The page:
The area’s of­fer­ings a decade ago at­tracted a com­pany called CaseS­tack, which man­ages ship­ments for thou­sands of con­sumer prod­ucts in­ter­na­tion­ally and em­ploys about 150 in Fayet­teville. Dan Sanker, the com­pany’s founder and CEO, said the nec­es­sary ex­per­tise is con­cen­trated in North­west Arkansas.

“We’re find­ing the kind of peo­ple we like to work with here,” he said, adding he ex­pects com­pany and civic lead­ers and groups will in­creas­ingly share in­for­ma­tion and be­come in­volved in the com­mu­nity. “That’s when you start to get great ideas.”

Sanker said CaseS­tack plans to spin off an­other, en­tirely tech­nol­ogy-fo­cused com­pany in Fayet­teville that could em­ploy 85 peo­ple by next year. He praised the city school district and cham­ber of com­merce for their as­sis­tance and will­ing­ness to make in­tro­duc­tions and set up an in­tern­ship pro­gram, for ex­am­ple. Those re­la­tion­ships con­vinced him to put the new com­pany, Sup­plyPike, here in­stead of in Cal­i­for­nia or else­where.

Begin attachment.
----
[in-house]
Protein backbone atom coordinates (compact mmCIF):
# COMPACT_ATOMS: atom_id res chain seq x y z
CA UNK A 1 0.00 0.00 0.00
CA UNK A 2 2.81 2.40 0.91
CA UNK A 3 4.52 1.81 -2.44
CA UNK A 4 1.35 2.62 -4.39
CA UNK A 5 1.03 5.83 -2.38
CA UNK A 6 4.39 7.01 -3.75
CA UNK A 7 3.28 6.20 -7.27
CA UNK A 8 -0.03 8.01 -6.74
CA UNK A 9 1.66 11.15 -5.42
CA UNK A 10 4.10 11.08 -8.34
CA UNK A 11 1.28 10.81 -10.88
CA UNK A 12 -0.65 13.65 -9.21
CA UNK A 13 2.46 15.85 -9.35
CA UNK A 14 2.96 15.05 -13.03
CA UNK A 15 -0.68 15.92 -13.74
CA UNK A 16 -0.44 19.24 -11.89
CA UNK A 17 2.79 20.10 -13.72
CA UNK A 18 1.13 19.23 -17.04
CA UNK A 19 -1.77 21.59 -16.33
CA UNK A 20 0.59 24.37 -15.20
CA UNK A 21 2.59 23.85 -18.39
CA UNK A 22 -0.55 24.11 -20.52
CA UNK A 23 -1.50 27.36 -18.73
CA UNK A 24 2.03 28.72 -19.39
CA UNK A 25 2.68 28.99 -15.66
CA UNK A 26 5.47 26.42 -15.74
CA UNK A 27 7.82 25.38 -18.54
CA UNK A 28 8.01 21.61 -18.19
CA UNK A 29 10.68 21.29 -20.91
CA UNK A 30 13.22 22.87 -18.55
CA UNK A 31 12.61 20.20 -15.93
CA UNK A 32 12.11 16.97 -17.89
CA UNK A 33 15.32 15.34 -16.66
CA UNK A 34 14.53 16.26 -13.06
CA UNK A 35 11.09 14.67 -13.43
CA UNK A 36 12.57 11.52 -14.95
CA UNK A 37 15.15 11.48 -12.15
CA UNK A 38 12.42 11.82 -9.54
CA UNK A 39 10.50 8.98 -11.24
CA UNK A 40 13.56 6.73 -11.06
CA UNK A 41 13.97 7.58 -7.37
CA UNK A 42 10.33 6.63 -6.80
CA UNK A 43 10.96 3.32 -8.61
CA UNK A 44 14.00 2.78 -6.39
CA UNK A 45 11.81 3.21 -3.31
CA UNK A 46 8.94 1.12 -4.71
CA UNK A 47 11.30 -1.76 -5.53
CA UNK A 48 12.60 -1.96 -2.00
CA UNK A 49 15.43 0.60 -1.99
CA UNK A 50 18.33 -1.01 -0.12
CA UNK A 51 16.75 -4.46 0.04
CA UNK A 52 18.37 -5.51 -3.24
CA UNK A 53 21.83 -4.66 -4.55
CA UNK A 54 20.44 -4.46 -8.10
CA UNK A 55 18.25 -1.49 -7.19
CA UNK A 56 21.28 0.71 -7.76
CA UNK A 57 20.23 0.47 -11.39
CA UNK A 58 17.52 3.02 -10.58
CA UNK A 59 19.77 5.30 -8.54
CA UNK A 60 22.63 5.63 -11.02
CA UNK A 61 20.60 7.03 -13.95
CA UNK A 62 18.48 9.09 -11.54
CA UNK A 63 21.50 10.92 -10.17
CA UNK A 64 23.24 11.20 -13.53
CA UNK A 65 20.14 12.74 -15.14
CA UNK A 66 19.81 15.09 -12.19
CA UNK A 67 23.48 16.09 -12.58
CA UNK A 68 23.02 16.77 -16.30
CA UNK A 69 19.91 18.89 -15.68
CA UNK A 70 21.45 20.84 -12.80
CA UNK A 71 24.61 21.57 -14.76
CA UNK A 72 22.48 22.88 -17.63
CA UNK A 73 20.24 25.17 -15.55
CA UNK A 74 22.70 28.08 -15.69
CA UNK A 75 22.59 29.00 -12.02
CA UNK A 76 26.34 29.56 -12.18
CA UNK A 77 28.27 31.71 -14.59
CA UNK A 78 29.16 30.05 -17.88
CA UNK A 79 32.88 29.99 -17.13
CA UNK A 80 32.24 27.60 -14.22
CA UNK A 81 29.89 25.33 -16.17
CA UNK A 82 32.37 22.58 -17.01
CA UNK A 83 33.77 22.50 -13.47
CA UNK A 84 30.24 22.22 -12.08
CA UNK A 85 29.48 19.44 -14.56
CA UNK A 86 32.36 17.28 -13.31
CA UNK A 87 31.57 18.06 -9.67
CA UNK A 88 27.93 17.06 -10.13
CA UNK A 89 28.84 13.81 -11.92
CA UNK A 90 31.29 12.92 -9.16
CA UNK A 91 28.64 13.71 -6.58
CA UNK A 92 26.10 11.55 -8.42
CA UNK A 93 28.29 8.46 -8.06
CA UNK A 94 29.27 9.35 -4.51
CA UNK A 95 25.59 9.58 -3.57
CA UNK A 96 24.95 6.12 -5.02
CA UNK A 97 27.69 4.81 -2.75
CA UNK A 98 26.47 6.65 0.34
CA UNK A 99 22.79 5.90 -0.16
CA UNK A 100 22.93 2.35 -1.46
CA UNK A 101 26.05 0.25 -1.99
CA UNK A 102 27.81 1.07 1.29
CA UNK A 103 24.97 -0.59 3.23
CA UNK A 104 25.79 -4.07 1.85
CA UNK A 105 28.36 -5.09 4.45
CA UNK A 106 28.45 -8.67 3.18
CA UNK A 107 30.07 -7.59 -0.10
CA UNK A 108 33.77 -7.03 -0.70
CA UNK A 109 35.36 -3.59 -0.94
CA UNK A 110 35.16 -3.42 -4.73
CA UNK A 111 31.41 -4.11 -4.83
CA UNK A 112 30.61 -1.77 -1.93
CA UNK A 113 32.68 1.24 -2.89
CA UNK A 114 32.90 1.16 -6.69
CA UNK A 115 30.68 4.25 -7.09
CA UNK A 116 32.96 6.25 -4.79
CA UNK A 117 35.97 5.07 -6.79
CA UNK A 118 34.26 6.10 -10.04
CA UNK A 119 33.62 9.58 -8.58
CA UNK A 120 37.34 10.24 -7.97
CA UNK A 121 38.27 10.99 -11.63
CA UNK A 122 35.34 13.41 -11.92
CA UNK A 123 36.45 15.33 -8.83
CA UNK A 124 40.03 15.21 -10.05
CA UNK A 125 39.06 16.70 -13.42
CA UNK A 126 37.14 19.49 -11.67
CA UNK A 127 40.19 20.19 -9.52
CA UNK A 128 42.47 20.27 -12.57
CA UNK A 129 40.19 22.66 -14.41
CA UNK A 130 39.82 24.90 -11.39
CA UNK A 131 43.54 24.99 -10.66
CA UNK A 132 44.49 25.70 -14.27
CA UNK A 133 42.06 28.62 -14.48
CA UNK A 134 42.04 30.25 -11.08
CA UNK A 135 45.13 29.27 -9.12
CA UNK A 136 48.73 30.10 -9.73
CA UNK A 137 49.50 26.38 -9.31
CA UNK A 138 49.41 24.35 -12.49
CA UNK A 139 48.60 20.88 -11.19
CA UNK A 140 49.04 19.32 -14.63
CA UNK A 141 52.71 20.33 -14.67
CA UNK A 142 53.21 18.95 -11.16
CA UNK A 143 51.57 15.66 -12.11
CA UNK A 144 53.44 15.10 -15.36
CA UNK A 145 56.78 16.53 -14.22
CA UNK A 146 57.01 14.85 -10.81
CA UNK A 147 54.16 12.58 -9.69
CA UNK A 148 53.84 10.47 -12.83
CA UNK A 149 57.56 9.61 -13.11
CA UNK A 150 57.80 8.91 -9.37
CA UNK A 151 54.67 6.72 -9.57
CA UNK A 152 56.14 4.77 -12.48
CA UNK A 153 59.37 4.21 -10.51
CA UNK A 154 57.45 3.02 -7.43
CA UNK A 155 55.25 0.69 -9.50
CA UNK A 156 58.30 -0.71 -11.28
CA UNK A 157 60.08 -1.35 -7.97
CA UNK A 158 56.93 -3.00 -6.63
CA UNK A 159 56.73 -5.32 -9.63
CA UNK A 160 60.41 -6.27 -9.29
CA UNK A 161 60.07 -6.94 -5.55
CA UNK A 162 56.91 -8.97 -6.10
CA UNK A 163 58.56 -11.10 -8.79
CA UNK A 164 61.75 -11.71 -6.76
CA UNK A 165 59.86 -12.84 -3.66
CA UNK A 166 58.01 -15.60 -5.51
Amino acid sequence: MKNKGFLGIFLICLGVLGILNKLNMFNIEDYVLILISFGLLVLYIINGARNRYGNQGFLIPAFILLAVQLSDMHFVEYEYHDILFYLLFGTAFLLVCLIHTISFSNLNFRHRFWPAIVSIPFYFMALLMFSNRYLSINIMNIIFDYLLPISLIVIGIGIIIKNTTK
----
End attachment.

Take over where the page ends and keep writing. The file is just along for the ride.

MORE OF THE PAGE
NWA Demo­crat-Gazette/J.T. WAMPLER

Tap­ten­der Hannah Gil­liam serves a sam­ple flight of beers to a cus­tomer Sun­day at New Prov­ince Brew­ing Co. in Rogers. A re­port from ear­lier this year ranked North­west Arkansas 180th out of the 200 best met­ro­pol­i­tan ar­eas for small busi­ness.

NWA Demo­crat-Gazette/J.T. WAMPLER

Six-packs of beer are avail­able for sale Sun­day at New Prov­ince Brew­ing Co. in Rogers. Co-owner Derek McEn­roe said he con­sid­ered open­ing the busi­ness else­where, but the small-town at­mos­phere with big-town ameni­ties won out, with the com­pany open­ing in 2016.

NWA Demo­crat-Gazette/J.T. WAMPLER

Tap­ten­der Hannah Gil­liam pulls a beer while talk­ing to a cus­tomer Sun­day at New Prov­ince Brew­ing Co. in Rogers. A re­port from ear­lier this year ranked North­west Arkansas 180th out of the 200 best met­ro­pol­i­tan ar­eas for small busi­ness.